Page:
• After entry of the required purchase transaction data in fields 612-618, the cardholder enters the four-digit mPIN and the entries appear in entry fields 620 and, as explained above, the mPIN entries may be obscured for security reasons. After entry of the mPIN and pressing the “Submit” button 624, the mobile device compares the entered mPIN data to that stored in a secure area of the mobile device, and if a match occurs then the mobile device transmits the pre-authorization data to the authorization server. The process then proceeds as explained above with the pre-authorization information being forwarded to the issuer FI via the authorization server for storage in a “pre-authorization” database such that it is associated with that cardholder's account. When the purchase transaction then occurs with the designated merchant for the designated amount on the designated date, then the issuing FI will find that there is a match for the transaction in the pre-authorization database for the cardholder's account. The issuing FI then does not flag that transaction as being potentially fraudulent and does not transmit a transaction alert message. Instead, normal processing occurs to either authorize the transaction or deny the transaction (for example, based on the creditworthiness of the cardholder). In some implementations, the issuing FI may also transmit an SMS message (or another type of message) to the cardholder's mobile device acknowledging the occurrence of the pre-authorized transaction.
  • FIG. 7 is a block diagram of an embodiment of an authorization server computer 700. The authorization server computer 700 may be conventional in its hardware aspects but may be controlled by software to cause it to operate in accordance with aspects of the methods presented herein. In particular, the authorization server computer 700 may include a computer processor 702 operatively coupled to a communication component 704, an input device 706, an output device 708, and a storage device 710.
  • The computer processor 702 may constitute one or more conventional processors. Processor 702 operates to execute processor-executable steps, contained in program instructions described herein, so as to control the authorization server computer 700 to provide desired functionality.
  • Communication device 704 may be used to facilitate communication with, for example, other devices and/or server computers (such as for receiving data via the Internet or via a mobile network operator from a consumer mobile device and for transmitting data to the consumer mobile device). Communication device 704 may also, for example, have capabilities for engaging in data communications over conventional computer-to-computer data networks, in a wired or wireless manner. Such data communications may be in digital form and/or in analog form.
  • Input device 706 may comprise one or more of any type of peripheral device typically used to input data into a computer. For example, the input device 706 may include a keyboard and a mouse and/or a touchpad that may be used, for example, by a systems engineer or other personnel authorized to, for example, perform server computer system maintenance or other task. The output device 708 may comprise, for example, a display and/or a printer.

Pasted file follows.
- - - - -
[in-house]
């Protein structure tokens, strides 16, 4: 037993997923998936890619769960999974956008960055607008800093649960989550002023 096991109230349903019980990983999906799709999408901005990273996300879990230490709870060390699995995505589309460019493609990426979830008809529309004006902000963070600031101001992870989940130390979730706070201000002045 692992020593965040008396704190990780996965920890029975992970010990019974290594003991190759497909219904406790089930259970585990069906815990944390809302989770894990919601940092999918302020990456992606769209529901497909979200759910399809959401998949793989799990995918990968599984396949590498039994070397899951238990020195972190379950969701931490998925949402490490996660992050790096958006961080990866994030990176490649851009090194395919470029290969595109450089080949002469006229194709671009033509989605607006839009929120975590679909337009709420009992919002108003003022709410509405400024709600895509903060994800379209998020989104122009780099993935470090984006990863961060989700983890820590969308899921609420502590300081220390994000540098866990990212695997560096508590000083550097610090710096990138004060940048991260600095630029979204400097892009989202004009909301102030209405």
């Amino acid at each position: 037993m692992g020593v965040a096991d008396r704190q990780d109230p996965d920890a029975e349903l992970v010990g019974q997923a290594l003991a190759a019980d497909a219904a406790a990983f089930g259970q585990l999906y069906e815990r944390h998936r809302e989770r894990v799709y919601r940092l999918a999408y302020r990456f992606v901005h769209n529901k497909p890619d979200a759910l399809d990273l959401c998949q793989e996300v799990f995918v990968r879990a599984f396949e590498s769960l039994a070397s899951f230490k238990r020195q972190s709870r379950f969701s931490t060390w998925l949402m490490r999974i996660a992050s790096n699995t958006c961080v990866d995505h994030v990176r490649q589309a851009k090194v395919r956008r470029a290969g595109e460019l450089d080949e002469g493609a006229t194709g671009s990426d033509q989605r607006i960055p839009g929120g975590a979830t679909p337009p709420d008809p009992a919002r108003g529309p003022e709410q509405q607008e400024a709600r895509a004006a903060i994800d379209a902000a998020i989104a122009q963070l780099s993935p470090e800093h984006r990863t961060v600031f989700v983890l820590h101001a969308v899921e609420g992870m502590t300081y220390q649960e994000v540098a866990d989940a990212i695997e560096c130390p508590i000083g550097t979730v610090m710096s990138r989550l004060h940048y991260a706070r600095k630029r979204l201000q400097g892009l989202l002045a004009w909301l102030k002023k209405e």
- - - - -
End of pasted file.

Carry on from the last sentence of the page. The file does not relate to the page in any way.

• Storage device 710 may comprise any appropriate information storage device, including combinations of magnetic storage devices (e.g., magnetic tape and hard disk drives), optical storage devices such as CDs and/or DVDs, and/or semiconductor memory devices such as Random Access Memory (RAM) devices and Read Only Memory (ROM) devices, as well as flash memory devices. Any one or more of the listed storage devices may be referred to as a “computer readable medium”, “memory”, “storage” or a “storage medium”.
  • Storage device 710 stores one or more programs for controlling processor 702. The programs comprise program instructions that contain processor-executable process steps of the authorization server computer 700, including, in some cases, process steps that constitute processes provided in accordance with principles of the processes presented herein.
  • The programs may include a cardholder registration application 712 that manages a process wherein consumers register themselves and their consumer mobile device(s) for the “Authorize My Transaction” services which may include the post-transaction process and the pre-authorization process, as described herein. In some embodiments, the cardholder registration application may allow consumers to register one or more payment accounts with the authorization server by accessing, for example via their mobile telephone or tablet computer or laptop computer, a suitable web page hosted by the authorization server computer. The information obtained from the consumer during the registration process may include the consumer's name, residence address, email address, one or more primary payment account numbers (PANs), a mobile telephone number (or other mobile identifier), an e-mail address, and consumer mobile device information. In some embodiments, the application programs may also include an issuer FI registration application 714 that manages a process by which issuing FI's register with the authorization server in order to offer the “Authorize My Transaction” service to consumers/cardholders. In some implementations, issuing FI's register by accessing an issuer FI registration web page from an authorization server computer website that includes an issuing FI interface for providing required information.